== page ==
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Workers Held Hostage

When I was laid-off from the Lynn GE plant in the late 1980’s, it wasn’t because of the cancellation of any military contract. In those days, Lynn produced steam turbines to power civilian as well as Navy ships, commercial electric generating plants and gears for railroad engines, along with military and non-military jet engines. But GE was determined to shrink the Lynn workforce and one-by-one the civilian production lines disappeared. It wasn’t that these businesses had become obsolete or unprofitable; it was just that GE decided that it was more lucrative to move the jobs elsewhere or license the work for overseas manufacture.

Before GE announced that it was closing the Steam Turbine Division in Lynn, we learned that the company was giving up the burgeoning Asian market by licensing its designs and manufacturing know-how to Toshiba and Matsushita in Japan and Hyundai in Korea. The union waged a public campaign to keep the work in Lynn, but we were unsuccessful in convincing GE to change its decision, or to move any other old or new production to the plant. Not long after that, my own job was gone.

Today, nearly all of that GE civilian work in Lynn is history and the plant is highly dependent on military production. But the workforce is only a small fraction of what it was up to the 1980’s. The highly skilled workers in Lynn could easily produce equipment for civilian transportation or the sustainable energy needs of the future, but GE refuses to consider projects to retool the plant or adopt other production lines.

Instead, the company lobbies for the highly profitable make-work of a so-called “alternative engine” to power the new wasteful and unnecessary F-35 fighter-bomber — for which no opponent is even vaguely on the horizon. Sadly, the unions ? and some local politicians — see no alternative but to lobby for this boondoggle in the hope of keeping a relatively small number of jobs in Lynn. To his credit, 9th Congressional District Representative Stephen Lynch, a life-long union member/supporter, voted no in Congress. Unfortunately, the taxpayers were already on the hook for more than $3billiion down the drain in this project.

Meanwhile, GE is more profitable than ever. But these days most of its earning come from the financial manipulations of GE Capital and its workforce is mainly expanding in cheap labor foreign countries like China or Mexico ? while it continues to close plants in the US. And to add further insult, the accounting wizards at GE ? with help from a very favorable corporate tax code ? have ensured that it often pays no US taxes. Last year the highly profitable company got a $3.2billion tax refund from the government. Yes, “GE Brings Good Things to Life” ? but mainly for its own bottom line. No wonder the company is spending a fortune on feel-good advertising to bolster its corporate image.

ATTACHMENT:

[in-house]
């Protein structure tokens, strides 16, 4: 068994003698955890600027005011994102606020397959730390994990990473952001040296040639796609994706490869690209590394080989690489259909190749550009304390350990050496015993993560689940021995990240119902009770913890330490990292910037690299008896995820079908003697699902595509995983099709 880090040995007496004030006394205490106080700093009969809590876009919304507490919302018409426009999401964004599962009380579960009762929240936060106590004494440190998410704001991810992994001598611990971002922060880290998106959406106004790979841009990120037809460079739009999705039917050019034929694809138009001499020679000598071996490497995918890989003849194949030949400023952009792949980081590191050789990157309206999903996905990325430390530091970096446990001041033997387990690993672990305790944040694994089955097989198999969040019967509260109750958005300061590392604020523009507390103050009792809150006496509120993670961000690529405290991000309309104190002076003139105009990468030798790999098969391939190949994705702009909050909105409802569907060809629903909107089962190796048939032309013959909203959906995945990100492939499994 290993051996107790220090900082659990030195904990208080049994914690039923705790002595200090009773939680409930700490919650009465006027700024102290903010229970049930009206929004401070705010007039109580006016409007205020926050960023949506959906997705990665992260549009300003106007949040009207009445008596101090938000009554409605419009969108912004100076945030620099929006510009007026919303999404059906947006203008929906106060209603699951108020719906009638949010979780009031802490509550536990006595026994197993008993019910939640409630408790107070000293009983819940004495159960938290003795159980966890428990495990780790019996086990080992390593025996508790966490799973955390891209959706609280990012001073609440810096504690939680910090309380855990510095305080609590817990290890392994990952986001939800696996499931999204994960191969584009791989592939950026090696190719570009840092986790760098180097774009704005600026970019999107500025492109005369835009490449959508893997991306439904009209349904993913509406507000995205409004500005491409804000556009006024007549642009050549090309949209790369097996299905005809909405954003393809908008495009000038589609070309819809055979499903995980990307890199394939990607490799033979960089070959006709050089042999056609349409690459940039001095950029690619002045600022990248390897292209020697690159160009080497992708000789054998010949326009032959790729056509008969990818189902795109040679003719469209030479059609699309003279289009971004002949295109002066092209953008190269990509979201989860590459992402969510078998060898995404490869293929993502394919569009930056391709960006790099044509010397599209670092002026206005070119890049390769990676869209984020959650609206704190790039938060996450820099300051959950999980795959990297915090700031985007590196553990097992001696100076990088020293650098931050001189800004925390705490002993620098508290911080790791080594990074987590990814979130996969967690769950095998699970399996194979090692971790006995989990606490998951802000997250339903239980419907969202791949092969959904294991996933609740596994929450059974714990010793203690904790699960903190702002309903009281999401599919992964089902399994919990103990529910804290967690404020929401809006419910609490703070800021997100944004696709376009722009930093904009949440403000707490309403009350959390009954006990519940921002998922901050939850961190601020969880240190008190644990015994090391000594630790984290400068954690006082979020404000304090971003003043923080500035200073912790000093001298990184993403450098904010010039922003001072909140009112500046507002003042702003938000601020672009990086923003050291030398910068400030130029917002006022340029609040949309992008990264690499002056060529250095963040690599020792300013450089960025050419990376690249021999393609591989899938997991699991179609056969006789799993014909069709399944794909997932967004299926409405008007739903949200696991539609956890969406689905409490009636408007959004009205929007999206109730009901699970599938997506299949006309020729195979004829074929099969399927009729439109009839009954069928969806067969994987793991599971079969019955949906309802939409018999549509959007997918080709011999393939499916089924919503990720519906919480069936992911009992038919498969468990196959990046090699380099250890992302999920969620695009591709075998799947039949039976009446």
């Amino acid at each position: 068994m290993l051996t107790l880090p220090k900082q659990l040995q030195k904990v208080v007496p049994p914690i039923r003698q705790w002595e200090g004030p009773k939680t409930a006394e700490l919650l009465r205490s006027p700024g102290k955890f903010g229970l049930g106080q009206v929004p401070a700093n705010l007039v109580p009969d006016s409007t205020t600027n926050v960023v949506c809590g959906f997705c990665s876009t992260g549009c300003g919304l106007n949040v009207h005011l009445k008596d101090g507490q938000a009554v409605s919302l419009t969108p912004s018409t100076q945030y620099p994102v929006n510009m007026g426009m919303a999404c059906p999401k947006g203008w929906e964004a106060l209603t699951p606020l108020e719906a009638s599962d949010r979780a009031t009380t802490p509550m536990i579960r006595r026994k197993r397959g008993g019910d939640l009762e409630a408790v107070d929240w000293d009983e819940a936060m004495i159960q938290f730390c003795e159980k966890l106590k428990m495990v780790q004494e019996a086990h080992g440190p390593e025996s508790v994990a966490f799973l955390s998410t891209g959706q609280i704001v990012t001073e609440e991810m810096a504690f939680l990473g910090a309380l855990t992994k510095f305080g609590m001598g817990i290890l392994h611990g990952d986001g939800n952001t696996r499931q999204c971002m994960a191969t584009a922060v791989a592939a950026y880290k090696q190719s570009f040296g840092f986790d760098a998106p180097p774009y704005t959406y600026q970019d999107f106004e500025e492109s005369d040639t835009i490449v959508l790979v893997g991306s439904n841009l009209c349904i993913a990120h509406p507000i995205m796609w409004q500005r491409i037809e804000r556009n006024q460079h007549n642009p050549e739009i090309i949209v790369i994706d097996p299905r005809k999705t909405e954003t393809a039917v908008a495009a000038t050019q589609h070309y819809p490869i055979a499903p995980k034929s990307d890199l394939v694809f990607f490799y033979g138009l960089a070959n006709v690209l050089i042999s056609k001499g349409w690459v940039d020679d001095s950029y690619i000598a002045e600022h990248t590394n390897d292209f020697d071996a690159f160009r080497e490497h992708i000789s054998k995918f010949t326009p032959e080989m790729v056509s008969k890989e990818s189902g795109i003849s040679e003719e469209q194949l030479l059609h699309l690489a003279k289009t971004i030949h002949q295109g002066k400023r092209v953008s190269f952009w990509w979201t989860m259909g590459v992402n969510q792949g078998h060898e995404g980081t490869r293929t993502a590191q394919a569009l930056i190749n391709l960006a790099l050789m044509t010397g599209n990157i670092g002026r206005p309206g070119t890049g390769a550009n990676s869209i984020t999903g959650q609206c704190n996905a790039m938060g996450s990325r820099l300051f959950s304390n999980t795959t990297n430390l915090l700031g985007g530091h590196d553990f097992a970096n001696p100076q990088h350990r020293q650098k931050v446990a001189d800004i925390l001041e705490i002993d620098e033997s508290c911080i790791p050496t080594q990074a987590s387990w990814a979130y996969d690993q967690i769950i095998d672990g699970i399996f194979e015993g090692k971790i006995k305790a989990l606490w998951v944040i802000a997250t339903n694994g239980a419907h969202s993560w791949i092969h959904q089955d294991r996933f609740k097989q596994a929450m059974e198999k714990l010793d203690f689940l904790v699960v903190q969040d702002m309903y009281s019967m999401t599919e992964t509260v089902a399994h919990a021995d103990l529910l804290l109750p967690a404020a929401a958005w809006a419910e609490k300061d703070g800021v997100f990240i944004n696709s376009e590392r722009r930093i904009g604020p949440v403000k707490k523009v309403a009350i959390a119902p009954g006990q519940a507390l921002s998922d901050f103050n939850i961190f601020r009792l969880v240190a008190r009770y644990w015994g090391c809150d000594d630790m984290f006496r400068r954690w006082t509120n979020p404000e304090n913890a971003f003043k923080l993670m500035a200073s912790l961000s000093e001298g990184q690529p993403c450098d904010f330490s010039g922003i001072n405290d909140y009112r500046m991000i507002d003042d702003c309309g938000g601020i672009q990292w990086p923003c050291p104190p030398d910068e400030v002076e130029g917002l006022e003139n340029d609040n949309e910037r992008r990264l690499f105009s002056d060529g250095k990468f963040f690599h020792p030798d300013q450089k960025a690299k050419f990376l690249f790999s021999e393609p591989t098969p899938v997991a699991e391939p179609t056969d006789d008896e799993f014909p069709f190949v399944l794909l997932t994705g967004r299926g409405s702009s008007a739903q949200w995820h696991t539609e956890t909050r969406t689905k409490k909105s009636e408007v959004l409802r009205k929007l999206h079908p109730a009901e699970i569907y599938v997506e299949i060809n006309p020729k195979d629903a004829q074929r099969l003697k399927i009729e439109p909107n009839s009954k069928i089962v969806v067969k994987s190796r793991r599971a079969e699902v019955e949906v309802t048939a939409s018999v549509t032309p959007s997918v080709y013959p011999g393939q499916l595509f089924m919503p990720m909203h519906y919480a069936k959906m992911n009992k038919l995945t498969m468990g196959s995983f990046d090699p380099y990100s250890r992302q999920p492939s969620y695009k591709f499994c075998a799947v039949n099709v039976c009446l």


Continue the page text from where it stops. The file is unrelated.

Jobs in Lynn may be far more at risk from GE’s corporate greed than from the loss of funding for a single military contract, but there are many other workers actually threatened by decisions about military spending. Annual “security spending” ? at an estimated $1,000,000,000,000 ? accounts for more than half of the Federal discretionary budget. The hundreds of billions of dollars we waste every year on wars of choice, pointlessly expensive weapons systems, and over one thousand foreign military bases are starving our states and communities. It crowds out investment in infrastructure needs and the industries of the future, while doing little to make us safer against the small numbers of enemies that want to do us harm.

So, if workers are being held hostage to military spending, they are the tens of thousands of public employees facing layoff or attacks on their pay and benefits in cash-strapped cities and states. They are the millions of unemployed in construction, manufacturing and services who could find jobs if we invested wisely in what our country actually needs. And they are the retirees who are in danger of seeing their Social Security and Medicare cut by politicians using the pretext of budget deficits to promote a partisan agenda. Isn’t it long overdue to re-examine our priorities?

Jeff Klein worked as a machinist at GE in Lynn for 12 years and later for the Mass Water Resources Authority, were he was president of a NAGE-SEIU union local. He is now retired and lives in Boston.

 

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Jeff Klein is a writer and speaker on Middle East issues who travels frequently to the region.  An earlier version of this piece, with illustrations, can be found in his occasional blog: “At a Slight Angle to the Universe.” He can be reached at jjk123@comcast.net.

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